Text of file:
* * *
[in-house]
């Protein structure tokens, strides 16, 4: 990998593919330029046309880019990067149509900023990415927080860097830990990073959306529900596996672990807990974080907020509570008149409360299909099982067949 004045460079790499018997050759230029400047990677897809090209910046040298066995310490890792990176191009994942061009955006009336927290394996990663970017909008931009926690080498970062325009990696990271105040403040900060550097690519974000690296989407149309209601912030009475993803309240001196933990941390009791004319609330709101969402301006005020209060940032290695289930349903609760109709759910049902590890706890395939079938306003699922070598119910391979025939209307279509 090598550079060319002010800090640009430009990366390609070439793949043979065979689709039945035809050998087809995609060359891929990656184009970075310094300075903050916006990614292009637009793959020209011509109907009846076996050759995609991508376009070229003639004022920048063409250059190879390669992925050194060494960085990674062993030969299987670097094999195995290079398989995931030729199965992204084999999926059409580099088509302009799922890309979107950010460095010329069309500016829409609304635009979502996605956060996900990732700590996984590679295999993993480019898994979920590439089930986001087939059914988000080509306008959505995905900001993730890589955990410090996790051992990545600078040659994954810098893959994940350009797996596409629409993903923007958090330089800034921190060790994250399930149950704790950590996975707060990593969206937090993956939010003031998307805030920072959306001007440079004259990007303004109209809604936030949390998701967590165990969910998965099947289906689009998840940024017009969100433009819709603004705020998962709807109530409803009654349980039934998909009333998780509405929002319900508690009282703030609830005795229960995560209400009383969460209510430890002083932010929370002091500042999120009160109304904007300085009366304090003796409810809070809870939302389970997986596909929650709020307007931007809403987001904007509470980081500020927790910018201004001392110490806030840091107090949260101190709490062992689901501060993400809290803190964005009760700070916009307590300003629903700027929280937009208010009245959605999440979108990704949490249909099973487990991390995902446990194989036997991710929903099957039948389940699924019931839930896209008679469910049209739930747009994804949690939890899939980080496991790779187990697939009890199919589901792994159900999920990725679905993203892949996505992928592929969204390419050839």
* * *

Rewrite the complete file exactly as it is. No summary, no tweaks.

[in-house]
């Protein structure tokens, strides 16, 4: 990998593919330029046309880019990067149509900023990415927080860097830990990073959306529900596996672990807990974080907020509570008149409360299909099982067949 004045460079790499018997050759230029400047990677897809090209910046040298066995310490890792990176191009994942061009955006009336927290394996990663970017909008931009926690080498970062325009990696990271105040403040900060550097690519974000690296989407149309209601912030009475993803309240001196933990941390009791004319609330709101969402301006005020209060940032290695289930349903609760109709759910049902590890706890395939079938306003699922070598119910391979025939209307279509 090598550079060319002010800090640009430009990366390609070439793949043979065979689709039945035809050998087809995609060359891929990656184009970075310094300075903050916006990614292009637009793959020209011509109907009846076996050759995609991508376009070229003639004022920048063409250059190879390669992925050194060494960085990674062993030969299987670097094999195995290079398989995931030729199965992204084999999926059409580099088509302009799922890309979107950010460095010329069309500016829409609304635009979502996605956060996900990732700590996984590679295999993993480019898994979920590439089930986001087939059914988000080509306008959505995905900001993730890589955990410090996790051992990545600078040659994954810098893959994940350009797996596409629409993903923007958090330089800034921190060790994250399930149950704790950590996975707060990593969206937090993956939010003031998307805030920072959306001007440079004259990007303004109209809604936030949390998701967590165990969910998965099947289906689009998840940024017009969100433009819709603004705020998962709807109530409803009654349980039934998909009333998780509405929002319900508690009282703030609830005795229960995560209400009383969460209510430890002083932010929370002091500042999120009160109304904007300085009366304090003796409810809070809870939302389970997986596909929650709020307007931007809403987001904007509470980081500020927790910018201004001392110490806030840091107090949260101190709490062992689901501060993400809290803190964005009760700070916009307590300003629903700027929280937009208010009245959605999440979108990704949490249909099973487990991390995902446990194989036997991710929903099957039948389940699924019931839930896209008679469910049209739930747009994804949690939890899939980080496991790779187990697939009890199919589901792994159900999920990725679905993203892949996505992928592929969204390419050839």